UK Treasury looks at overhauling the Consumer Credit Act 1974

There could be a post-Brexit opportunity for Government to align consumer credit regulation with both modern and domestic realities.

The UK Treasury has published its response to its December 2022 consultation on reforming the Consumer Credit Act 1974 (CCA) (see briefing Consumer Credit Overhaul Confirmed). The consultation was published on the same day that the Government announced a package of reforms for the existing financial regulatory framework and that the FCA issued its approach to the implementation of the Future Regulatory Framework (see briefing Big Bang 2.0 The Edinburgh Reforms).

The consumer credit landscape has changed considerably since the CCA was enacted. The Government has been transferring parts of the CCA out of legislation and into the FCA regulatory framework over the years.

In 2022, the Government announced an overhaul of the consumer credit framework. The consultation outlined plans to remove many of the provisions in the CCA and recast them in FCA rules. The Government felt that that Brexit gave it a chance to align consumer credit regulation with both modern and domestic realities. The consultation sought views on strategic direction, in particular, whether and how key provisions (eg sanctions, scope, information requirements) remain fit for purpose.

What does the response paper do?

The response paper summarises the feedback that the Government received to its December 2022 consultation, particularly from consumer and industry groups on different aspects of the CCA.
The Government confirms it will be proceeding with overhaul of the CCA and will be moving the majority of CCA into the Financial Services Markets Act (FSMA) model but is also thinks that there are some aspects of consumer credit that are best dealt with through legislation. The Government considers that five principles should underpin the reform process:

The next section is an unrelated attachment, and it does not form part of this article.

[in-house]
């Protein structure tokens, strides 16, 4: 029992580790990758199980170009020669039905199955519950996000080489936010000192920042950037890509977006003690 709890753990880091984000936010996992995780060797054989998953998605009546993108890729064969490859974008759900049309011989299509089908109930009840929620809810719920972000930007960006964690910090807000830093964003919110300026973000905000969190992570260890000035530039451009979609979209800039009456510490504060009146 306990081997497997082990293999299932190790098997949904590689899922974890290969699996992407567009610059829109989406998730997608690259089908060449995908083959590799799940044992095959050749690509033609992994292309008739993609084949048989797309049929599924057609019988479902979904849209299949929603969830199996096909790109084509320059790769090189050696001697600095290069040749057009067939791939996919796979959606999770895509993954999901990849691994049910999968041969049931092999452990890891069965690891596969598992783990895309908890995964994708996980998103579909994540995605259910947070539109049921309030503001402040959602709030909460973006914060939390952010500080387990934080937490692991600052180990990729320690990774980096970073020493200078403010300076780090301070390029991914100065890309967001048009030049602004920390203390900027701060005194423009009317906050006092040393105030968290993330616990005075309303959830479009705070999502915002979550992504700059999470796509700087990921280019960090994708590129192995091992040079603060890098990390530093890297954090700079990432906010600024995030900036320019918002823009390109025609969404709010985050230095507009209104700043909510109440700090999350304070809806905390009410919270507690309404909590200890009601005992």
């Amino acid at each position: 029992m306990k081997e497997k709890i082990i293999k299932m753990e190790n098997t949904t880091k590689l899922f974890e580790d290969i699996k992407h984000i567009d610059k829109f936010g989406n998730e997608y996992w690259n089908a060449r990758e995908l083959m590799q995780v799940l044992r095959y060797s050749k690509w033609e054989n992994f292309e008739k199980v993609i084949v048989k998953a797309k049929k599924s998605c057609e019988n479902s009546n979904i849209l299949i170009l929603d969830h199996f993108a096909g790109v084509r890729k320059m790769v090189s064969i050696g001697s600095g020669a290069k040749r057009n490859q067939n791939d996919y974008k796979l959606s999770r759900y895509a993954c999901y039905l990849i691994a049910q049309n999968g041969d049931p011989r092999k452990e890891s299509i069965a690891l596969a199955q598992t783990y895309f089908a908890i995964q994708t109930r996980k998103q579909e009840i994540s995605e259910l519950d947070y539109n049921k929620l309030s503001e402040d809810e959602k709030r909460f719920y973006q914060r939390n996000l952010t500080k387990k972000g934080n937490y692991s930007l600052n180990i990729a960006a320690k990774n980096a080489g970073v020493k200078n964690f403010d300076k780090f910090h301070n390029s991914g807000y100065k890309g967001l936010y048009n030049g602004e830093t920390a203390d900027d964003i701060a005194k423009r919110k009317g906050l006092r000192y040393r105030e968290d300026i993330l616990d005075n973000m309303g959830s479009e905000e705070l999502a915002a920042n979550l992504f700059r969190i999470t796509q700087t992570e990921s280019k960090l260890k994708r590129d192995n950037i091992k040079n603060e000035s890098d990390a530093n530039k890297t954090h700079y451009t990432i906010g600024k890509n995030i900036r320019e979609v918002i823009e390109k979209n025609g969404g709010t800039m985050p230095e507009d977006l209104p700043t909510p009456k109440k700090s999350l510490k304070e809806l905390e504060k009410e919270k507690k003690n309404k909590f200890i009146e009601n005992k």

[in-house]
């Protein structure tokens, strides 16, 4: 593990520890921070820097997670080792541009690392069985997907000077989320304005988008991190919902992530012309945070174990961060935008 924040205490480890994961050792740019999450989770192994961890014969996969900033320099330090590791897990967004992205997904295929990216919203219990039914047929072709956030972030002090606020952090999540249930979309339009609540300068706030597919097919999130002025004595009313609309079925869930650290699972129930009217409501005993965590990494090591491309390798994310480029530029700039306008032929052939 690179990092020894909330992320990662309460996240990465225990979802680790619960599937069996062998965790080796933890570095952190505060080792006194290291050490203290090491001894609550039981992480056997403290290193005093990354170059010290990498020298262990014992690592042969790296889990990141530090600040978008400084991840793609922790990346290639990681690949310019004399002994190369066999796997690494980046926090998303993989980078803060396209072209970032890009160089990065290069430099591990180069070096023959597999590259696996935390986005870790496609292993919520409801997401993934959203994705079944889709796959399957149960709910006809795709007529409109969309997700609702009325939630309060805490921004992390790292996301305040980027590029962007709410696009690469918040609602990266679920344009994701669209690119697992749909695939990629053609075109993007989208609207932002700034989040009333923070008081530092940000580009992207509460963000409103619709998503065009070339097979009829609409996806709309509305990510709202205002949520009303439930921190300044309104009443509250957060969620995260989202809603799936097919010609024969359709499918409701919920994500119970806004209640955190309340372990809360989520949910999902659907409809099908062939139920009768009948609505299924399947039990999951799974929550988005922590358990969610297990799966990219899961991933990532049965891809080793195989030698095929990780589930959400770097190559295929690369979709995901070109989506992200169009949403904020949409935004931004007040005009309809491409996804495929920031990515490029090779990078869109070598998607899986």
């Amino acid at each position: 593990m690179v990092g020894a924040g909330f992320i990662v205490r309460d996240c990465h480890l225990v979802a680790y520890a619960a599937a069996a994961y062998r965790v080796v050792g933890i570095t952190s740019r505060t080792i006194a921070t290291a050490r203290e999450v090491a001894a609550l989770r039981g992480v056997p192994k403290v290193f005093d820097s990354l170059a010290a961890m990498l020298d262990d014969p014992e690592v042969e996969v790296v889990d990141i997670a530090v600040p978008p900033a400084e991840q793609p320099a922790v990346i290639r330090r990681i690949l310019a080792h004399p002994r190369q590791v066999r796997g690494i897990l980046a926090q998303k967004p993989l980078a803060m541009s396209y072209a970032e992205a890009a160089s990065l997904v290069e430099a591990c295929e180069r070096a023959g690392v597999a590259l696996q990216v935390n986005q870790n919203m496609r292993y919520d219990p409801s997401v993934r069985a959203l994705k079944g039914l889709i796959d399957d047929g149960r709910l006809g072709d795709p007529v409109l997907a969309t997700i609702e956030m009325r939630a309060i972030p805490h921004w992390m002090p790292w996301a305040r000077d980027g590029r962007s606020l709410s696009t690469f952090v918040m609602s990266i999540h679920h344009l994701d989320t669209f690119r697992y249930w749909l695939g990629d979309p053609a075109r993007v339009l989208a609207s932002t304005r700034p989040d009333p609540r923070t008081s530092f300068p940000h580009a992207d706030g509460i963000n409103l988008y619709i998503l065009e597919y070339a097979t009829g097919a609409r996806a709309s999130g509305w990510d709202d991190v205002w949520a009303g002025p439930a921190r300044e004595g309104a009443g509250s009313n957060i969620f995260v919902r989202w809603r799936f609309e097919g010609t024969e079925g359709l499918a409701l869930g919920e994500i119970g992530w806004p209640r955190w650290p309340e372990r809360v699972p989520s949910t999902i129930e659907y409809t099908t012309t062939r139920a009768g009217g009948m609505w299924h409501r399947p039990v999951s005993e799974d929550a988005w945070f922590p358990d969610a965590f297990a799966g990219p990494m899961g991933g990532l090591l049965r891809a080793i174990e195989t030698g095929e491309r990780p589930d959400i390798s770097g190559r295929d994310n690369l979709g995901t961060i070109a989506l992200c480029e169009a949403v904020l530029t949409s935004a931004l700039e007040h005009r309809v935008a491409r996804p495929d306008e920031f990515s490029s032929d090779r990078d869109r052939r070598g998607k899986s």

1. a proportionate approach ensuring appropriate levels of consumer protection, balanced against the burden on business;
  2. aligning the reform with implementation of the Smarter Regulatory Framework and ensuring it complements the Consumer Duty;
  3. a forward-looking approach which can adapt to future ways of delivering credit;
  4. an approach that is deliverable for stakeholders and adequate time for implementation; and
  5. simplifying and modernising approach so that consumers are clear about protections available to them. 

Feedback from the stakeholders focused on the deliverable principle and whether a phased approach should be adopted. The Treasury is therefore seeking views on whether a phased approach is desirable.

Do firms need to do anything now?

Not really. Changes are coming but nothing definite yet. The December 2022 consultation represented the first stage of the reform process. CCA reform will last a number of years and could probably involve detailed rulemaking process by the FCA and transitional periods to allow industry to prepare.

The Government will be carrying out policy development to produce more detailed proposals, with the aim of publishing a second stage consultation in 2024. It wants to develop a detailed policy approach before deciding on manner of implementation. It also wants to look at whether a phased approach to implementation may be more suitable (eg making changes to information requirements and associated sanctions first and other aspects later) but notes that dividing reforms into discrete phases may not be feasible and may lead to higher transitional costs for the industry.

Views on aspects of the CCA